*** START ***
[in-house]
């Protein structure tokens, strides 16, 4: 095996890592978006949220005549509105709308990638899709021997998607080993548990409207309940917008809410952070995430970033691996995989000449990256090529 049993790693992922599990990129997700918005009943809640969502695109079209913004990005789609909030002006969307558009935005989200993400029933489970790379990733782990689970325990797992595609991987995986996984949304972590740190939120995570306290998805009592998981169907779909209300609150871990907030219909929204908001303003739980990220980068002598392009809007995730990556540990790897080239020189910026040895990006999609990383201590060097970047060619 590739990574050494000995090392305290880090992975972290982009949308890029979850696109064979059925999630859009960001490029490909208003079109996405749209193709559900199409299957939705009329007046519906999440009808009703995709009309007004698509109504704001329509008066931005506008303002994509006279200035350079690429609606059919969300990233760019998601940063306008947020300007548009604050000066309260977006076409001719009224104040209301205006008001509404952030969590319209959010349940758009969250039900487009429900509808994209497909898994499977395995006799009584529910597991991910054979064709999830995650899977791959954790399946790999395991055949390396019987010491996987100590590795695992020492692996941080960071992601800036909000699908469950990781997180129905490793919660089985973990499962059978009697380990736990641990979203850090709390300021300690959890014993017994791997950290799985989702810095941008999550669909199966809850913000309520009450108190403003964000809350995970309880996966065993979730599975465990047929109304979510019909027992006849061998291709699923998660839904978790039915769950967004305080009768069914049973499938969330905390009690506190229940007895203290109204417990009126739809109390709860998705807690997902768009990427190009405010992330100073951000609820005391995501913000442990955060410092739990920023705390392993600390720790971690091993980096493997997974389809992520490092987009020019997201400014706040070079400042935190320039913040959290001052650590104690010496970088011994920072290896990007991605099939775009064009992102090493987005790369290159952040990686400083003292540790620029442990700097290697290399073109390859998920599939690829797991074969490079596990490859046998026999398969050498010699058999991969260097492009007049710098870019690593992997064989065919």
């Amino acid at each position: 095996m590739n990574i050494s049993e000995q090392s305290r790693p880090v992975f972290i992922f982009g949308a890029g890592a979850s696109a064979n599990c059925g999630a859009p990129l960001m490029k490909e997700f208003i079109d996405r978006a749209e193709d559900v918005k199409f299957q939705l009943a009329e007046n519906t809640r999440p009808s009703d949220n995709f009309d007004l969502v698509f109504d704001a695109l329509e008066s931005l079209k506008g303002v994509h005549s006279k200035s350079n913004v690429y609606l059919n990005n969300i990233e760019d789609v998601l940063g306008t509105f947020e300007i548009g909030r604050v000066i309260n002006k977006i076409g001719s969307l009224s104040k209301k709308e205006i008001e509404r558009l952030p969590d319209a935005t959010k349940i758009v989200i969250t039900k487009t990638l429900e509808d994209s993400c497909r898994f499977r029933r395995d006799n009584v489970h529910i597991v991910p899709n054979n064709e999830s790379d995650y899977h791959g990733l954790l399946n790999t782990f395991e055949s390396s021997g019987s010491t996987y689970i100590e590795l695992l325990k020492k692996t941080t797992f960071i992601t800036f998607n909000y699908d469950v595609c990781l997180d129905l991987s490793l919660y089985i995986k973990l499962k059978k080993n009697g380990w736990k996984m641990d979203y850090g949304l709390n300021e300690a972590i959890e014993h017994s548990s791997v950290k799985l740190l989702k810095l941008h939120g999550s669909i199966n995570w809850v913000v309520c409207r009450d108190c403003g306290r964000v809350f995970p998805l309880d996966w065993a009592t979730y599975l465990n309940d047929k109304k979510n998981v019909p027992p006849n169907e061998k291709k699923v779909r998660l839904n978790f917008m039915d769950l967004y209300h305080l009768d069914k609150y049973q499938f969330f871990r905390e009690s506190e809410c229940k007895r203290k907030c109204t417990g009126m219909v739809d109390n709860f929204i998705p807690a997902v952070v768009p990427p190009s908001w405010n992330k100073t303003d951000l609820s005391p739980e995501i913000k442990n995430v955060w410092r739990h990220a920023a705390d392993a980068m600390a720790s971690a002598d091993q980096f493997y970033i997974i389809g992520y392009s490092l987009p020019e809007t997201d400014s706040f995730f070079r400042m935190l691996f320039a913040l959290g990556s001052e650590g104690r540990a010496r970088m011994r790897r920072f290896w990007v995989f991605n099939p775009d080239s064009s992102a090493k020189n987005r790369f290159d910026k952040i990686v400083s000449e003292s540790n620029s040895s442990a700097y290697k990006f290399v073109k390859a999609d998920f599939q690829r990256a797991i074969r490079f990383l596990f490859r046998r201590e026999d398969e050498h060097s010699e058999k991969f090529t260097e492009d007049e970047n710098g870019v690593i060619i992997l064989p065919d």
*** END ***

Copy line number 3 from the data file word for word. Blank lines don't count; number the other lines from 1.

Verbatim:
């Amino acid at each position: 095996m590739n990574i050494s049993e000995q090392s305290r790693p880090v992975f972290i992922f982009g949308a890029g890592a979850s696109a064979n599990c059925g999630a859009p990129l960001m490029k490909e997700f208003i079109d996405r978006a749209e193709d559900v918005k199409f299957q939705l009943a009329e007046n519906t809640r999440p009808s009703d949220n995709f009309d007004l969502v698509f109504d704001a695109l329509e008066s931005l079209k506008g303002v994509h005549s006279k200035s350079n913004v690429y609606l059919n990005n969300i990233e760019d789609v998601l940063g306008t509105f947020e300007i548009g909030r604050v000066i309260n002006k977006i076409g001719s969307l009224s104040k209301k709308e205006i008001e509404r558009l952030p969590d319209a935005t959010k349940i758009v989200i969250t039900k487009t990638l429900e509808d994209s993400c497909r898994f499977r029933r395995d006799n009584v489970h529910i597991v991910p899709n054979n064709e999830s790379d995650y899977h791959g990733l954790l399946n790999t782990f395991e055949s390396s021997g019987s010491t996987y689970i100590e590795l695992l325990k020492k692996t941080t797992f960071i992601t800036f998607n909000y699908d469950v595609c990781l997180d129905l991987s490793l919660y089985i995986k973990l499962k059978k080993n009697g380990w736990k996984m641990d979203y850090g949304l709390n300021e300690a972590i959890e014993h017994s548990s791997v950290k799985l740190l989702k810095l941008h939120g999550s669909i199966n995570w809850v913000v309520c409207r009450d108190c403003g306290r964000v809350f995970p998805l309880d996966w065993a009592t979730y599975l465990n309940d047929k109304k979510n998981v019909p027992p006849n169907e061998k291709k699923v779909r998660l839904n978790f917008m039915d769950l967004y209300h305080l009768d069914k609150y049973q499938f969330f871990r905390e009690s506190e809410c229940k007895r203290k907030c109204t417990g009126m219909v739809d109390n709860f929204i998705p807690a997902v952070v768009p990427p190009s908001w405010n992330k100073t303003d951000l609820s005391p739980e995501i913000k442990n995430v955060w410092r739990h990220a920023a705390d392993a980068m600390a720790s971690a002598d091993q980096f493997y970033i997974i389809g992520y392009s490092l987009p020019e809007t997201d400014s706040f995730f070079r400042m935190l691996f320039a913040l959290g990556s001052e650590g104690r540990a010496r970088m011994r790897r920072f290896w990007v995989f991605n099939p775009d080239s064009s992102a090493k020189n987005r790369f290159d910026k952040i990686v400083s000449e003292s540790n620029s040895s442990a700097y290697k990006f290399v073109k390859a999609d998920f599939q690829r990256a797991i074969r490079f990383l596990f490859r046998r201590e026999d398969e050498h060097s010699e058999k991969f090529t260097e492009d007049e970047n710098g870019v690593i060619i992997l064989p065919d």